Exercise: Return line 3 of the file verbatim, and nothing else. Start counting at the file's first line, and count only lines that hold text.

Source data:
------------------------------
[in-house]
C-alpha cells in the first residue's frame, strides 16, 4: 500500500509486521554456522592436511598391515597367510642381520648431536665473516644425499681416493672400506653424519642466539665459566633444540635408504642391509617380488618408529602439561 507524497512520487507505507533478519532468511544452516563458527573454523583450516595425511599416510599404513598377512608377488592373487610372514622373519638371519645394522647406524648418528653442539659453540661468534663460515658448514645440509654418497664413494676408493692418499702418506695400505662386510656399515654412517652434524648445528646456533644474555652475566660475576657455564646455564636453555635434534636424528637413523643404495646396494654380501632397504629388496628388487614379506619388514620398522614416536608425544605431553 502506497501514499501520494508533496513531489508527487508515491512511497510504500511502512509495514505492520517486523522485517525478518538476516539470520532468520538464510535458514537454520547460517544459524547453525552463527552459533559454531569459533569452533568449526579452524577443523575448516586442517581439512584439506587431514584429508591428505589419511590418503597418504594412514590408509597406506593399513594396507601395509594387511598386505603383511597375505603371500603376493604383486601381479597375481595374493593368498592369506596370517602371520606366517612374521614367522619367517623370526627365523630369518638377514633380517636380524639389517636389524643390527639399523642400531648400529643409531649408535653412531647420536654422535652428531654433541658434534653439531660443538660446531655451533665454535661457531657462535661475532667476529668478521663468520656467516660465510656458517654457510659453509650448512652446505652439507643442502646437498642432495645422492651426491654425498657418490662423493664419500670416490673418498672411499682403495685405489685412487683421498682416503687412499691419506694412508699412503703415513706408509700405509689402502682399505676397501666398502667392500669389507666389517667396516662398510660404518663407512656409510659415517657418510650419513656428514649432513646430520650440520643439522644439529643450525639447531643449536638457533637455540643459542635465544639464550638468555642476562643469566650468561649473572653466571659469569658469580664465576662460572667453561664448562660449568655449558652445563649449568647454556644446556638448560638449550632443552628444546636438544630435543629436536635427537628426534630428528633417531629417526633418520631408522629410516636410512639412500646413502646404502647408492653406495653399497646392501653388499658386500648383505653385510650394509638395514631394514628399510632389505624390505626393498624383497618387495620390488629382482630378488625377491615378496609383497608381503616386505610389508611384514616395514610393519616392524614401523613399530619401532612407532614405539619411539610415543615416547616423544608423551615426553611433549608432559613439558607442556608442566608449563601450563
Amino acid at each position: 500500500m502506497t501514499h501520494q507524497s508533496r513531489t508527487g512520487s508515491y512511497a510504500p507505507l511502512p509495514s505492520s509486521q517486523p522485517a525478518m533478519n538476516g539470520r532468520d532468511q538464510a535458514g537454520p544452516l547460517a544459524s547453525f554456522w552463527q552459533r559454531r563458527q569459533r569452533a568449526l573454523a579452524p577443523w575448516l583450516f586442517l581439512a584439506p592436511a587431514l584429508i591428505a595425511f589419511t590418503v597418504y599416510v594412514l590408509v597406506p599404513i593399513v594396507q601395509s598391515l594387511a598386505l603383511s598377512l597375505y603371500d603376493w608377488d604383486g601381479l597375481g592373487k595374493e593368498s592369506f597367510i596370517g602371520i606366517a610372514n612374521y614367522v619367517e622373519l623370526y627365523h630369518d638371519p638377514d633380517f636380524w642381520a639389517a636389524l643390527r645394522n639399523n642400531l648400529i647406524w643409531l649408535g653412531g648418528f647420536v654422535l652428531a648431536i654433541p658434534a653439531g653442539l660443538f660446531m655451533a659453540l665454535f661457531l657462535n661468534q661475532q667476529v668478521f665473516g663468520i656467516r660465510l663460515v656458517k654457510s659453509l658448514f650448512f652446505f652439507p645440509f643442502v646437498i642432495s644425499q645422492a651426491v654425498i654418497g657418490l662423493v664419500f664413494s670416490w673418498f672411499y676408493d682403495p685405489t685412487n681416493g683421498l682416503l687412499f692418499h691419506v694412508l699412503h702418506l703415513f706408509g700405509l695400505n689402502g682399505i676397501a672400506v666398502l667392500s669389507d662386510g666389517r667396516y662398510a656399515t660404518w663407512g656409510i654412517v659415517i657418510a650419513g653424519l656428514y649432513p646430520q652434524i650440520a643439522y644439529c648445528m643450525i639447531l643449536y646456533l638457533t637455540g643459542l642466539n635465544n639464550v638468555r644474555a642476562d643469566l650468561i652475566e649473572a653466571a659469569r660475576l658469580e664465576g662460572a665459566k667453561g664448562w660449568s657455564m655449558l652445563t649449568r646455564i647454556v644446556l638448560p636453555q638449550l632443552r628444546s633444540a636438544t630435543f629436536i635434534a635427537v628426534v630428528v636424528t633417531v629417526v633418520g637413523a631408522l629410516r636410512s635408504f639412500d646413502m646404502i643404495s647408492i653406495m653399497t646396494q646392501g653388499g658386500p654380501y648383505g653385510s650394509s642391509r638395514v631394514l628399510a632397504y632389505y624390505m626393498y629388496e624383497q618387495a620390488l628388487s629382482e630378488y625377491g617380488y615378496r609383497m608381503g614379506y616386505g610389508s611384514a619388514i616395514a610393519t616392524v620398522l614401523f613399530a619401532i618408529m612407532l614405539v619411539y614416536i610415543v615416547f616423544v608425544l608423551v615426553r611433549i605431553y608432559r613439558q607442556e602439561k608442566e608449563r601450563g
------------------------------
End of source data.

Amino acid at each position: 500500500m502506497t501514499h501520494q507524497s508533496r513531489t508527487g512520487s508515491y512511497a510504500p507505507l511502512p509495514s505492520s509486521q517486523p522485517a525478518m533478519n538476516g539470520r532468520d532468511q538464510a535458514g537454520p544452516l547460517a544459524s547453525f554456522w552463527q552459533r559454531r563458527q569459533r569452533a568449526l573454523a579452524p577443523w575448516l583450516f586442517l581439512a584439506p592436511a587431514l584429508i591428505a595425511f589419511t590418503v597418504y599416510v594412514l590408509v597406506p599404513i593399513v594396507q601395509s598391515l594387511a598386505l603383511s598377512l597375505y603371500d603376493w608377488d604383486g601381479l597375481g592373487k595374493e593368498s592369506f597367510i596370517g602371520i606366517a610372514n612374521y614367522v619367517e622373519l623370526y627365523h630369518d638371519p638377514d633380517f636380524w642381520a639389517a636389524l643390527r645394522n639399523n642400531l648400529i647406524w643409531l649408535g653412531g648418528f647420536v654422535l652428531a648431536i654433541p658434534a653439531g653442539l660443538f660446531m655451533a659453540l665454535f661457531l657462535n661468534q661475532q667476529v668478521f665473516g663468520i656467516r660465510l663460515v656458517k654457510s659453509l658448514f650448512f652446505f652439507p645440509f643442502v646437498i642432495s644425499q645422492a651426491v654425498i654418497g657418490l662423493v664419500f664413494s670416490w673418498f672411499y676408493d682403495p685405489t685412487n681416493g683421498l682416503l687412499f692418499h691419506v694412508l699412503h702418506l703415513f706408509g700405509l695400505n689402502g682399505i676397501a672400506v666398502l667392500s669389507d662386510g666389517r667396516y662398510a656399515t660404518w663407512g656409510i654412517v659415517i657418510a650419513g653424519l656428514y649432513p646430520q652434524i650440520a643439522y644439529c648445528m643450525i639447531l643449536y646456533l638457533t637455540g643459542l642466539n635465544n639464550v638468555r644474555a642476562d643469566l650468561i652475566e649473572a653466571a659469569r660475576l658469580e664465576g662460572a665459566k667453561g664448562w660449568s657455564m655449558l652445563t649449568r646455564i647454556v644446556l638448560p636453555q638449550l632443552r628444546s633444540a636438544t630435543f629436536i635434534a635427537v628426534v630428528v636424528t633417531v629417526v633418520g637413523a631408522l629410516r636410512s635408504f639412500d646413502m646404502i643404495s647408492i653406495m653399497t646396494q646392501g653388499g658386500p654380501y648383505g653385510s650394509s642391509r638395514v631394514l628399510a632397504y632389505y624390505m626393498y629388496e624383497q618387495a620390488l628388487s629382482e630378488y625377491g617380488y615378496r609383497m608381503g614379506y616386505g610389508s611384514a619388514i616395514a610393519t616392524v620398522l614401523f613399530a619401532i618408529m612407532l614405539v619411539y614416536i610415543v615416547f616423544v608425544l608423551v615426553r611433549i605431553y608432559r613439558q607442556e602439561k608442566e608449563r601450563g